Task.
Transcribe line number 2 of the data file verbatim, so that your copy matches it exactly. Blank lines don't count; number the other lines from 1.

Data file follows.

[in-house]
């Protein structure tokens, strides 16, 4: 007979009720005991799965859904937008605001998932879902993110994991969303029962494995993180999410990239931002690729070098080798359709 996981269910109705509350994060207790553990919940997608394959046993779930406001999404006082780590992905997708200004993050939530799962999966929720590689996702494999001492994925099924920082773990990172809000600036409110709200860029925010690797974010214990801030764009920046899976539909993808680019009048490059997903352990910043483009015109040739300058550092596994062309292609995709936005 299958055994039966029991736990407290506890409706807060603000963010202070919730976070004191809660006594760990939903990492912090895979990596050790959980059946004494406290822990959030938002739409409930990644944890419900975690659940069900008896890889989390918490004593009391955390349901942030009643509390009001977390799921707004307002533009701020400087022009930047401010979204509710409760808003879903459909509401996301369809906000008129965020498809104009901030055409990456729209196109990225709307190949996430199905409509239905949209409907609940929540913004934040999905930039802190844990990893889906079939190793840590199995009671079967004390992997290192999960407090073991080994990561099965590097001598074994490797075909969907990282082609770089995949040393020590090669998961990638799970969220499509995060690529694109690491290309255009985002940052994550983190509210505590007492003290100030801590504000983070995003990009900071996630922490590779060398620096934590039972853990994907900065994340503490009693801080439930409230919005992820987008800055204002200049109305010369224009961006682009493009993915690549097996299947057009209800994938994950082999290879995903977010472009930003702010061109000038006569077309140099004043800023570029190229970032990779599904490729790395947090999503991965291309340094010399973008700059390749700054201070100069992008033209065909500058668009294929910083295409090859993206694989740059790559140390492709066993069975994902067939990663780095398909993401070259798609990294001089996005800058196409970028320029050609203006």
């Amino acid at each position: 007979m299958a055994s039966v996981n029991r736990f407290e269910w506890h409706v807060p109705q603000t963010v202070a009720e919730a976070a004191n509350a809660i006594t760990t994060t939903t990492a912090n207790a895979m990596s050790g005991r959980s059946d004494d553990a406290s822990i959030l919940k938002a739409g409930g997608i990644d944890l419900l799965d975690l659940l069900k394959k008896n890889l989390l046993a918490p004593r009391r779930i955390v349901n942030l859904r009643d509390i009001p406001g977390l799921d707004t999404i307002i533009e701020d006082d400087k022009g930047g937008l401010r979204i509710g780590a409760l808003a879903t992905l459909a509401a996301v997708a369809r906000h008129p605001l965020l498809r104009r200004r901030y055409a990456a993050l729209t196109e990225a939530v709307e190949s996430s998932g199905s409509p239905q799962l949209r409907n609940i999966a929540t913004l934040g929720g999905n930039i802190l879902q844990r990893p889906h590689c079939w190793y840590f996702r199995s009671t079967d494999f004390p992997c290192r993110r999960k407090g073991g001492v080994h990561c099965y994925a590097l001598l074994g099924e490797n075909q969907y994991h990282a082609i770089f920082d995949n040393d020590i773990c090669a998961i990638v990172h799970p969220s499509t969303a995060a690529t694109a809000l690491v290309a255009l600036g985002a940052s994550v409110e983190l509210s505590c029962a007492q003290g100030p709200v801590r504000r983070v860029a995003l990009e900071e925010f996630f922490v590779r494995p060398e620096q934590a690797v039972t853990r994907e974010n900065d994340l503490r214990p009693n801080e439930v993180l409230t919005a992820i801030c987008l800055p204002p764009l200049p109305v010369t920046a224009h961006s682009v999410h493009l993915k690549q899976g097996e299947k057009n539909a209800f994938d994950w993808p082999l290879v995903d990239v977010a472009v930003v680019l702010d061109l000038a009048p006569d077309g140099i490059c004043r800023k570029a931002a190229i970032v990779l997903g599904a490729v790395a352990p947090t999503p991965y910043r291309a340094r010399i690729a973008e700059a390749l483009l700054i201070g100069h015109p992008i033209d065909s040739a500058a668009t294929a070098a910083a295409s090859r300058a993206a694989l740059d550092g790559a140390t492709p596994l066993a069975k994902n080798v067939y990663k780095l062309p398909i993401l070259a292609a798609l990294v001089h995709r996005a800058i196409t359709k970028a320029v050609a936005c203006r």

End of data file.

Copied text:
């Protein structure tokens, strides 16, 4: 007979009720005991799965859904937008605001998932879902993110994991969303029962494995993180999410990239931002690729070098080798359709 996981269910109705509350994060207790553990919940997608394959046993779930406001999404006082780590992905997708200004993050939530799962999966929720590689996702494999001492994925099924920082773990990172809000600036409110709200860029925010690797974010214990801030764009920046899976539909993808680019009048490059997903352990910043483009015109040739300058550092596994062309292609995709936005 299958055994039966029991736990407290506890409706807060603000963010202070919730976070004191809660006594760990939903990492912090895979990596050790959980059946004494406290822990959030938002739409409930990644944890419900975690659940069900008896890889989390918490004593009391955390349901942030009643509390009001977390799921707004307002533009701020400087022009930047401010979204509710409760808003879903459909509401996301369809906000008129965020498809104009901030055409990456729209196109990225709307190949996430199905409509239905949209409907609940929540913004934040999905930039802190844990990893889906079939190793840590199995009671079967004390992997290192999960407090073991080994990561099965590097001598074994490797075909969907990282082609770089995949040393020590090669998961990638799970969220499509995060690529694109690491290309255009985002940052994550983190509210505590007492003290100030801590504000983070995003990009900071996630922490590779060398620096934590039972853990994907900065994340503490009693801080439930409230919005992820987008800055204002200049109305010369224009961006682009493009993915690549097996299947057009209800994938994950082999290879995903977010472009930003702010061109000038006569077309140099004043800023570029190229970032990779599904490729790395947090999503991965291309340094010399973008700059390749700054201070100069992008033209065909500058668009294929910083295409090859993206694989740059790559140390492709066993069975994902067939990663780095398909993401070259798609990294001089996005800058196409970028320029050609203006």